Although no air filter alone will fully clean the air, you can improve air quality with filters installed in your central heating and cooling system, or with a portable air purifier.

To make sure dust and other allergens don’t accumulate, you’ll need to do some spring cleaning. First, take a look at the products you use. Many conventional cleaners contain harsh or toxic chemicals that can harm your family's health. EWG’s Guide to Healthy Cleaning makes it easier to avoid those products, and EWG VERIFIED helps you find cleaning products that meet our strictest standards for health and transparency.

The EWG Healthy Living: Home Guide addresses how to keep yourself and your family safe from everyday toxicants in your home. 

Eat seasonally

This is a great time to find out what produce is in season near you. Fruits and vegetables are typically fresher and tastier when harvested and consumed at their peak maturity – and thus most “health promoting” – according to the Center for Excellence in Fruit and Vegetable Quality at the University of California, Davis. Produce begins to lose its nutritional value when it’s harvested. Fruits and vegetables grown at home or bought locally and in season require less transportation and storage, as well as less irrigation and fewer pesticides. 

The Seasonal Food Guide can help you get started eating in season – it lets you filter by state and month to show where and when your favorite locally grown produce is at its peak. Shopping at a farmers market and talking to vendors are also great ways to learn what’s in season.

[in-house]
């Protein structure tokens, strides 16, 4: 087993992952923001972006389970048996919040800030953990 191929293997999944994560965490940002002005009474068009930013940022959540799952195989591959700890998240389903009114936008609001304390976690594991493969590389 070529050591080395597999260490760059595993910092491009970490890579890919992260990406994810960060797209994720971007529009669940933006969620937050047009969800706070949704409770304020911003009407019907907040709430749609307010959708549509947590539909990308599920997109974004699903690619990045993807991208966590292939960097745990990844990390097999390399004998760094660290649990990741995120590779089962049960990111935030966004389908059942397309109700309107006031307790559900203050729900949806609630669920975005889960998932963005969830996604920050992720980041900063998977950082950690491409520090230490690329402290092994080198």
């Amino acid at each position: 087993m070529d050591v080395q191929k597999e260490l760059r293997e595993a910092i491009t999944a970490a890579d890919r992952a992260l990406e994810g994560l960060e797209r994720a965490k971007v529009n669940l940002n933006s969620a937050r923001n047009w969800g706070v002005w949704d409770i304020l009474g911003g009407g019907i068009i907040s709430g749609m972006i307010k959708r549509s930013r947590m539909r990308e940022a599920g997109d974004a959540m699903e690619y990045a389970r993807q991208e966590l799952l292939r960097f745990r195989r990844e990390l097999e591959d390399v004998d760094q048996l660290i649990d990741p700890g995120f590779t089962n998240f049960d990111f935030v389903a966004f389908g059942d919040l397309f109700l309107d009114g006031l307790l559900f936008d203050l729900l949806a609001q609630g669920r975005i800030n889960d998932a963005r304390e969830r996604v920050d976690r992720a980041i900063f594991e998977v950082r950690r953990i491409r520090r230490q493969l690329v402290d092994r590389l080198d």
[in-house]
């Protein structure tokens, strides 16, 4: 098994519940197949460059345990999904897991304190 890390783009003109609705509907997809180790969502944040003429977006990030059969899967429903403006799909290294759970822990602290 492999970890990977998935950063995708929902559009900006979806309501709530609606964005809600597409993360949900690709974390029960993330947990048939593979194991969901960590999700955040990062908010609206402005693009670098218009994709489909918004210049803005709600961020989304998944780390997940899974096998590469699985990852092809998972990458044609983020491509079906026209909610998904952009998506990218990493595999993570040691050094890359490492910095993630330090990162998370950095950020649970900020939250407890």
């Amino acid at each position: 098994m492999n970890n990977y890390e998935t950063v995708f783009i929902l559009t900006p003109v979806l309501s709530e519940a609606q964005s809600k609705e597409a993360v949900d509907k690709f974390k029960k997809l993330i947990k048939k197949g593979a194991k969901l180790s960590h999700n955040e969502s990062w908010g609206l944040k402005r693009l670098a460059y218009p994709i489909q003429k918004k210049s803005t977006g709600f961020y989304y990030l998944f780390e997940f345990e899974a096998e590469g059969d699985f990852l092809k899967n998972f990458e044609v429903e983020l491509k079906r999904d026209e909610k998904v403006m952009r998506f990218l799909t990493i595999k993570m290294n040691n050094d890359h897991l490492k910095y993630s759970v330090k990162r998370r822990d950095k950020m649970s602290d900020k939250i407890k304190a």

Consult EWG’s Shoppers Guide to Pesticides in Produce™ to reduce your exposure to toxic pesticides: The Dirty Dozen™ to find out which fruits and vegetables we recommend you buy organic, and the Clean Fifteen™ for those you can safely buy non-organic. 

Make sure your lawn and garden are non-toxic 

It’s best to keep pesticides away from your home, inside and out. Pesticides used at home are a significant source of exposure, and since they’re designed to kill living organisms, they can (not surprisingly) be dangerous to your health. Fertilizers can be especially toxic to your lawn, the environment and your health when used excessively.

This season, consider the alternatives – organic gardens, lawns and landscaping requiring no pesticides and little or no watering. Talk to a local garden center or nursery about the best kind of grass to grow in your area, keeping in mind that mixed-species and native wildflower lawns are a low maintenance alternative to turfgrass that also put less strain on the local ecosystem.

Get active

Physical activity is vital to good health, and warmer weather brings more opportunities to pursue it outside. 

The Centers for Disease Control and Prevention says that children and adolescents ages six to 17 need at least 60 minutes of moderate to vigorous physical activity every day, whereas adults need 150 minutes of moderate activity per week. 

A brisk walk or bike ride is a great way to meet daily activity goals. Gardening, yard work and household chores are also healthy physical activities. However you decide to get moving, any physical activity is better than none.